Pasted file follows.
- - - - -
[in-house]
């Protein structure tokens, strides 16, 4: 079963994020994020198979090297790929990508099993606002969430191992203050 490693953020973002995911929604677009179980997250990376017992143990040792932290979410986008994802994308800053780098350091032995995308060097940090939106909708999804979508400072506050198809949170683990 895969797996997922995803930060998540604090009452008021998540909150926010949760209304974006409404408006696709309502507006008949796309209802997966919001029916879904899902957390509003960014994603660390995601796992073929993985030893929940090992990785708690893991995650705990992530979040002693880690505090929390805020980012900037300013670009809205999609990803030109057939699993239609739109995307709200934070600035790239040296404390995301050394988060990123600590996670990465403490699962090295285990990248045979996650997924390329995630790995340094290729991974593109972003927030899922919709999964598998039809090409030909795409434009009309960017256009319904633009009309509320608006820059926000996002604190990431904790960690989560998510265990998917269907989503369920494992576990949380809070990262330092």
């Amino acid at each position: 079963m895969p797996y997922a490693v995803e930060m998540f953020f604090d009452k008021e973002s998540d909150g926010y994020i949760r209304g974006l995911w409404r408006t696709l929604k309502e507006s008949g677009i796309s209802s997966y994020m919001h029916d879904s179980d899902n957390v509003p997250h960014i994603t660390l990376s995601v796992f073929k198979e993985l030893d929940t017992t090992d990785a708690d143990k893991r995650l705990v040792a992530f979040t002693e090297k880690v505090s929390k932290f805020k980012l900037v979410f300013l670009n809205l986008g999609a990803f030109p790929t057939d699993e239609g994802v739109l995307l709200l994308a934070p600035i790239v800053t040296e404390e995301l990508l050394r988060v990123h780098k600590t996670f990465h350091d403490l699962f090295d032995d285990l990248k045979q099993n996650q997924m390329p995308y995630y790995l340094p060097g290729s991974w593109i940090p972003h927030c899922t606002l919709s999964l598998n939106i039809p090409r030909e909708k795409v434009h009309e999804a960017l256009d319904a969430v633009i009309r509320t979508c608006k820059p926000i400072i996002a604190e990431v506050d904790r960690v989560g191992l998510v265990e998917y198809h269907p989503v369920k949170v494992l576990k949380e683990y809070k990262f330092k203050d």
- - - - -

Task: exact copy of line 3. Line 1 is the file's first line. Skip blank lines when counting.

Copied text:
């Amino acid at each position: 079963m895969p797996y997922a490693v995803e930060m998540f953020f604090d009452k008021e973002s998540d909150g926010y994020i949760r209304g974006l995911w409404r408006t696709l929604k309502e507006s008949g677009i796309s209802s997966y994020m919001h029916d879904s179980d899902n957390v509003p997250h960014i994603t660390l990376s995601v796992f073929k198979e993985l030893d929940t017992t090992d990785a708690d143990k893991r995650l705990v040792a992530f979040t002693e090297k880690v505090s929390k932290f805020k980012l900037v979410f300013l670009n809205l986008g999609a990803f030109p790929t057939d699993e239609g994802v739109l995307l709200l994308a934070p600035i790239v800053t040296e404390e995301l990508l050394r988060v990123h780098k600590t996670f990465h350091d403490l699962f090295d032995d285990l990248k045979q099993n996650q997924m390329p995308y995630y790995l340094p060097g290729s991974w593109i940090p972003h927030c899922t606002l919709s999964l598998n939106i039809p090409r030909e909708k795409v434009h009309e999804a960017l256009d319904a969430v633009i009309r509320t979508c608006k820059p926000i400072i996002a604190e990431v506050d904790r960690v989560g191992l998510v265990e998917y198809h269907p989503v369920k949170v494992l576990k949380e683990y809070k990262f330092k203050d």